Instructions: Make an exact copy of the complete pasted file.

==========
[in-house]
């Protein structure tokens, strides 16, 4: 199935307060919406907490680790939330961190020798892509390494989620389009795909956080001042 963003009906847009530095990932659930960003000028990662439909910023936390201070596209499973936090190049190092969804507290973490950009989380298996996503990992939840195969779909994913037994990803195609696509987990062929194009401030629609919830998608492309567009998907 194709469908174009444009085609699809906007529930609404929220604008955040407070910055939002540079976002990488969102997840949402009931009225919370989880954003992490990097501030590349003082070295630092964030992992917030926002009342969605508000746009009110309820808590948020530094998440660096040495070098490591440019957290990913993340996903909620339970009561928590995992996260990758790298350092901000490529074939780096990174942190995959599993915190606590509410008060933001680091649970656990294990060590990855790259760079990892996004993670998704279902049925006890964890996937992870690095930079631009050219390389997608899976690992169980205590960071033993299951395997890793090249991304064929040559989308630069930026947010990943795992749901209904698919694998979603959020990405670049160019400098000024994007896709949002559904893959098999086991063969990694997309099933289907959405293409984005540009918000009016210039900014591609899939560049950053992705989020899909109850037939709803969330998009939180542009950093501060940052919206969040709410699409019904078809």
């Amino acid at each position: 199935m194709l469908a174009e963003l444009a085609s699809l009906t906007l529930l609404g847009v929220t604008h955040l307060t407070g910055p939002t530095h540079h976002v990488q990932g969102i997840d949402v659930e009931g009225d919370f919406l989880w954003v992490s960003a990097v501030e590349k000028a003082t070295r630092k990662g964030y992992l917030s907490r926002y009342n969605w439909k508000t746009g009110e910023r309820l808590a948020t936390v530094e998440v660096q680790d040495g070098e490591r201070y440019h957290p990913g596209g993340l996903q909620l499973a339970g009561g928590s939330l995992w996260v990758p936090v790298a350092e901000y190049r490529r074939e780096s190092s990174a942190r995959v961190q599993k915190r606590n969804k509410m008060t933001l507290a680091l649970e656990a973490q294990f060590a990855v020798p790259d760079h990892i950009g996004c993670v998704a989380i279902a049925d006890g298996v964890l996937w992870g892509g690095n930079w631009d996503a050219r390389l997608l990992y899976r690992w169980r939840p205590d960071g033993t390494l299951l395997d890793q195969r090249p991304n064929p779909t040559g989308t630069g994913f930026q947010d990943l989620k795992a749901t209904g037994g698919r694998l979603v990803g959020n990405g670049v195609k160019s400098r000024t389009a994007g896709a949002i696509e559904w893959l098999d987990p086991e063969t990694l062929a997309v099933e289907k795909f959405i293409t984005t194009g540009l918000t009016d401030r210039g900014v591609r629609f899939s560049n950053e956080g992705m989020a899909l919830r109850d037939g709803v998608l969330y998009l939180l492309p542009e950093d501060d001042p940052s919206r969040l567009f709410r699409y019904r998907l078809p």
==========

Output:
[in-house]
């Protein structure tokens, strides 16, 4: 199935307060919406907490680790939330961190020798892509390494989620389009795909956080001042 963003009906847009530095990932659930960003000028990662439909910023936390201070596209499973936090190049190092969804507290973490950009989380298996996503990992939840195969779909994913037994990803195609696509987990062929194009401030629609919830998608492309567009998907 194709469908174009444009085609699809906007529930609404929220604008955040407070910055939002540079976002990488969102997840949402009931009225919370989880954003992490990097501030590349003082070295630092964030992992917030926002009342969605508000746009009110309820808590948020530094998440660096040495070098490591440019957290990913993340996903909620339970009561928590995992996260990758790298350092901000490529074939780096990174942190995959599993915190606590509410008060933001680091649970656990294990060590990855790259760079990892996004993670998704279902049925006890964890996937992870690095930079631009050219390389997608899976690992169980205590960071033993299951395997890793090249991304064929040559989308630069930026947010990943795992749901209904698919694998979603959020990405670049160019400098000024994007896709949002559904893959098999086991063969990694997309099933289907959405293409984005540009918000009016210039900014591609899939560049950053992705989020899909109850037939709803969330998009939180542009950093501060940052919206969040709410699409019904078809």
């Amino acid at each position: 199935m194709l469908a174009e963003l444009a085609s699809l009906t906007l529930l609404g847009v929220t604008h955040l307060t407070g910055p939002t530095h540079h976002v990488q990932g969102i997840d949402v659930e009931g009225d919370f919406l989880w954003v992490s960003a990097v501030e590349k000028a003082t070295r630092k990662g964030y992992l917030s907490r926002y009342n969605w439909k508000t746009g009110e910023r309820l808590a948020t936390v530094e998440v660096q680790d040495g070098e490591r201070y440019h957290p990913g596209g993340l996903q909620l499973a339970g009561g928590s939330l995992w996260v990758p936090v790298a350092e901000y190049r490529r074939e780096s190092s990174a942190r995959v961190q599993k915190r606590n969804k509410m008060t933001l507290a680091l649970e656990a973490q294990f060590a990855v020798p790259d760079h990892i950009g996004c993670v998704a989380i279902a049925d006890g298996v964890l996937w992870g892509g690095n930079w631009d996503a050219r390389l997608l990992y899976r690992w169980r939840p205590d960071g033993t390494l299951l395997d890793q195969r090249p991304n064929p779909t040559g989308t630069g994913f930026q947010d990943l989620k795992a749901t209904g037994g698919r694998l979603v990803g959020n990405g670049v195609k160019s400098r000024t389009a994007g896709a949002i696509e559904w893959l098999d987990p086991e063969t990694l062929a997309v099933e289907k795909f959405i293409t984005t194009g540009l918000t009016d401030r210039g900014v591609r629609f899939s560049n950053e956080g992705m989020a899909l919830r109850d037939g709803v998608l969330y998009l939180l492309p542009e950093d501060d001042p940052s919206r969040l567009f709410r699409y019904r998907l078809p």